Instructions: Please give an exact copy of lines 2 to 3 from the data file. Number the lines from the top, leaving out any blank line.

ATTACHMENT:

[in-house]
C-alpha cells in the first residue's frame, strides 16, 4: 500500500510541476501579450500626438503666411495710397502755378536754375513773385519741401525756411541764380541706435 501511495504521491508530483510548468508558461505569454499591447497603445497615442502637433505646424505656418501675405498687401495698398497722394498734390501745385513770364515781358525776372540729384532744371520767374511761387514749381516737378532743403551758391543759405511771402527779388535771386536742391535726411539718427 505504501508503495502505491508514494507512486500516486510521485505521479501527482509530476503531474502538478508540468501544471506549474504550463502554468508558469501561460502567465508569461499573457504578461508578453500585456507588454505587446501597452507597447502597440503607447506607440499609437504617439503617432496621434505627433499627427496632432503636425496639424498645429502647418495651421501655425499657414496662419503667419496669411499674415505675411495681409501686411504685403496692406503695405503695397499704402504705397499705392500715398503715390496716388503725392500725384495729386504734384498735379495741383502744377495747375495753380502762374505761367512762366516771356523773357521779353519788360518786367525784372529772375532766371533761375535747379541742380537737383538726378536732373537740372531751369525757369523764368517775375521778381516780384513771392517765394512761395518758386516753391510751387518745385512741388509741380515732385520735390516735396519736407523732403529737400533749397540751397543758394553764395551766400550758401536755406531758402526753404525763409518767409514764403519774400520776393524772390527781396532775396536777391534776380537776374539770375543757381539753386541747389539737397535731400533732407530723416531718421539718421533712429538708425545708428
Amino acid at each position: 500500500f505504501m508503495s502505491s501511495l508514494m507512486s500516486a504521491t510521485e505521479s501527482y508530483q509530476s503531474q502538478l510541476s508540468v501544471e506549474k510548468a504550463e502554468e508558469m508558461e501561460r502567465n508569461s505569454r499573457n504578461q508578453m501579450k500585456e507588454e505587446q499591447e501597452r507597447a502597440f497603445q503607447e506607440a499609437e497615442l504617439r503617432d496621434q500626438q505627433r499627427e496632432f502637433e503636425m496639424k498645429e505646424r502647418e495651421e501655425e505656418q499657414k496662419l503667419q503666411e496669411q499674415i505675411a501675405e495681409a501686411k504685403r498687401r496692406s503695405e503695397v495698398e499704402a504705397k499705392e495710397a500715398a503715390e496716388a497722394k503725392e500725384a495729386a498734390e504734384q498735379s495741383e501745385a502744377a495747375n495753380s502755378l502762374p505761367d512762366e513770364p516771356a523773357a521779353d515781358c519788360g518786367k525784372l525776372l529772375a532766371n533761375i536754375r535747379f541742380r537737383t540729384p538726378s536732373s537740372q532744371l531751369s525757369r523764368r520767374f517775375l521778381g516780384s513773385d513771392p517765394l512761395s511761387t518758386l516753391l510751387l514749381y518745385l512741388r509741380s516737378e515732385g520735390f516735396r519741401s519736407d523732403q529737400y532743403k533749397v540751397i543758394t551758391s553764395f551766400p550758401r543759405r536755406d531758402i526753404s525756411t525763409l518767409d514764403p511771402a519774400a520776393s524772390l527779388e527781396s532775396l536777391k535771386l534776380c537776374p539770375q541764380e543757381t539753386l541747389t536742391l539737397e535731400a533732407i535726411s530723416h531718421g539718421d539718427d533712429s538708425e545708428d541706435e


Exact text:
C-alpha cells in the first residue's frame, strides 16, 4: 500500500510541476501579450500626438503666411495710397502755378536754375513773385519741401525756411541764380541706435 501511495504521491508530483510548468508558461505569454499591447497603445497615442502637433505646424505656418501675405498687401495698398497722394498734390501745385513770364515781358525776372540729384532744371520767374511761387514749381516737378532743403551758391543759405511771402527779388535771386536742391535726411539718427 505504501508503495502505491508514494507512486500516486510521485505521479501527482509530476503531474502538478508540468501544471506549474504550463502554468508558469501561460502567465508569461499573457504578461508578453500585456507588454505587446501597452507597447502597440503607447506607440499609437504617439503617432496621434505627433499627427496632432503636425496639424498645429502647418495651421501655425499657414496662419503667419496669411499674415505675411495681409501686411504685403496692406503695405503695397499704402504705397499705392500715398503715390496716388503725392500725384495729386504734384498735379495741383502744377495747375495753380502762374505761367512762366516771356523773357521779353519788360518786367525784372529772375532766371533761375535747379541742380537737383538726378536732373537740372531751369525757369523764368517775375521778381516780384513771392517765394512761395518758386516753391510751387518745385512741388509741380515732385520735390516735396519736407523732403529737400533749397540751397543758394553764395551766400550758401536755406531758402526753404525763409518767409514764403519774400520776393524772390527781396532775396536777391534776380537776374539770375543757381539753386541747389539737397535731400533732407530723416531718421539718421533712429538708425545708428
Amino acid at each position: 500500500f505504501m508503495s502505491s501511495l508514494m507512486s500516486a504521491t510521485e505521479s501527482y508530483q509530476s503531474q502538478l510541476s508540468v501544471e506549474k510548468a504550463e502554468e508558469m508558461e501561460r502567465n508569461s505569454r499573457n504578461q508578453m501579450k500585456e507588454e505587446q499591447e501597452r507597447a502597440f497603445q503607447e506607440a499609437e497615442l504617439r503617432d496621434q500626438q505627433r499627427e496632432f502637433e503636425m496639424k498645429e505646424r502647418e495651421e501655425e505656418q499657414k496662419l503667419q503666411e496669411q499674415i505675411a501675405e495681409a501686411k504685403r498687401r496692406s503695405e503695397v495698398e499704402a504705397k499705392e495710397a500715398a503715390e496716388a497722394k503725392e500725384a495729386a498734390e504734384q498735379s495741383e501745385a502744377a495747375n495753380s502755378l502762374p505761367d512762366e513770364p516771356a523773357a521779353d515781358c519788360g518786367k525784372l525776372l529772375a532766371n533761375i536754375r535747379f541742380r537737383t540729384p538726378s536732373s537740372q532744371l531751369s525757369r523764368r520767374f517775375l521778381g516780384s513773385d513771392p517765394l512761395s511761387t518758386l516753391l510751387l514749381y518745385l512741388r509741380s516737378e515732385g520735390f516735396r519741401s519736407d523732403q529737400y532743403k533749397v540751397i543758394t551758391s553764395f551766400p550758401r543759405r536755406d531758402i526753404s525756411t525763409l518767409d514764403p511771402a519774400a520776393s524772390l527779388e527781396s532775396l536777391k535771386l534776380c537776374p539770375q541764380e543757381t539753386l541747389t536742391l539737397e535731400a533732407i535726411s530723416h531718421g539718421d539718427d533712429s538708425e545708428d541706435e